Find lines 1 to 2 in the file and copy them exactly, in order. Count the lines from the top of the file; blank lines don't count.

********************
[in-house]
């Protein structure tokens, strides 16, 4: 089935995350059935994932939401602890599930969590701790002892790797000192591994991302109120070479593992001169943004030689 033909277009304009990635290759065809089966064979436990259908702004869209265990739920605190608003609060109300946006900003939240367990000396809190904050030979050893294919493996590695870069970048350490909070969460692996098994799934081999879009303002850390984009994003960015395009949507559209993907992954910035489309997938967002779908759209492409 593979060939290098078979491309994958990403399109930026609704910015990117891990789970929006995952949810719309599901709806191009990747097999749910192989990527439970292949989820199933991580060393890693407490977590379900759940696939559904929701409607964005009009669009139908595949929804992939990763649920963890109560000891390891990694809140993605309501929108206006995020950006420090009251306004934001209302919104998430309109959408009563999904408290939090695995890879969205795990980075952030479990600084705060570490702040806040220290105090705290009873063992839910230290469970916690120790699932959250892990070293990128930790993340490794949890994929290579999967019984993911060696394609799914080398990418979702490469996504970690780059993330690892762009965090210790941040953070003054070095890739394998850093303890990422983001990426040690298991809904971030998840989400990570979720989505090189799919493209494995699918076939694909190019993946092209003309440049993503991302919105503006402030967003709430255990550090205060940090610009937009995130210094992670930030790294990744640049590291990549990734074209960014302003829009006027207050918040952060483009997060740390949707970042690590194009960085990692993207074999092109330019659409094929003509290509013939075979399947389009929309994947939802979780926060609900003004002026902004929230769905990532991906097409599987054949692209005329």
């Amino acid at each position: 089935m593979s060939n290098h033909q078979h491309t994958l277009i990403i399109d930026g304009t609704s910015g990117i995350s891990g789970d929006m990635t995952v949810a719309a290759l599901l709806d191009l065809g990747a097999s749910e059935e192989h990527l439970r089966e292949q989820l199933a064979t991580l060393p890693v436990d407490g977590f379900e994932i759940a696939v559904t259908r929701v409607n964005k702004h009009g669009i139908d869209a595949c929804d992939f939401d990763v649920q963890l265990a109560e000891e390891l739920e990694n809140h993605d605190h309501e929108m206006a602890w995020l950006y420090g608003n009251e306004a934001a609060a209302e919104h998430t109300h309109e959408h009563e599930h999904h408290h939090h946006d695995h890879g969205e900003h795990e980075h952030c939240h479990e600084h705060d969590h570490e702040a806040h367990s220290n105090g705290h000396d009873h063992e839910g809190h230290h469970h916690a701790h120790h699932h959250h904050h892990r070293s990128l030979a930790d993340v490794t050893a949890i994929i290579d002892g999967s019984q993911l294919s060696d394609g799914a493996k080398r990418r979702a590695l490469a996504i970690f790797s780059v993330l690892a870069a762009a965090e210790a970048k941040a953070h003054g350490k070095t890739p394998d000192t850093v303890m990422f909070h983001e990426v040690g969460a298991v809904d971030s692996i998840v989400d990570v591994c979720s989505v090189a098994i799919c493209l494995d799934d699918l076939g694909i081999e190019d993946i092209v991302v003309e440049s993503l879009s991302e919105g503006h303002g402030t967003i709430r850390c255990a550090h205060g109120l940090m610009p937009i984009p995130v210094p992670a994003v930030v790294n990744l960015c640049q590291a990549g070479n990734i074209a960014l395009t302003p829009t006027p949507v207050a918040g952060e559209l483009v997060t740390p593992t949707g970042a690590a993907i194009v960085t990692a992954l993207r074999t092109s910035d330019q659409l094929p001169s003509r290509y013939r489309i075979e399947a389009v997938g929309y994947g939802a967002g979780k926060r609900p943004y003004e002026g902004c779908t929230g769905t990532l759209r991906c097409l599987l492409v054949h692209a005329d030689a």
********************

[in-house]
């Protein structure tokens, strides 16, 4: 089935995350059935994932939401602890599930969590701790002892790797000192591994991302109120070479593992001169943004030689 033909277009304009990635290759065809089966064979436990259908702004869209265990739920605190608003609060109300946006900003939240367990000396809190904050030979050893294919493996590695870069970048350490909070969460692996098994799934081999879009303002850390984009994003960015395009949507559209993907992954910035489309997938967002779908759209492409 593979060939290098078979491309994958990403399109930026609704910015990117891990789970929006995952949810719309599901709806191009990747097999749910192989990527439970292949989820199933991580060393890693407490977590379900759940696939559904929701409607964005009009669009139908595949929804992939990763649920963890109560000891390891990694809140993605309501929108206006995020950006420090009251306004934001209302919104998430309109959408009563999904408290939090695995890879969205795990980075952030479990600084705060570490702040806040220290105090705290009873063992839910230290469970916690120790699932959250892990070293990128930790993340490794949890994929290579999967019984993911060696394609799914080398990418979702490469996504970690780059993330690892762009965090210790941040953070003054070095890739394998850093303890990422983001990426040690298991809904971030998840989400990570979720989505090189799919493209494995699918076939694909190019993946092209003309440049993503991302919105503006402030967003709430255990550090205060940090610009937009995130210094992670930030790294990744640049590291990549990734074209960014302003829009006027207050918040952060483009997060740390949707970042690590194009960085990692993207074999092109330019659409094929003509290509013939075979399947389009929309994947939802979780926060609900003004002026902004929230769905990532991906097409599987054949692209005329």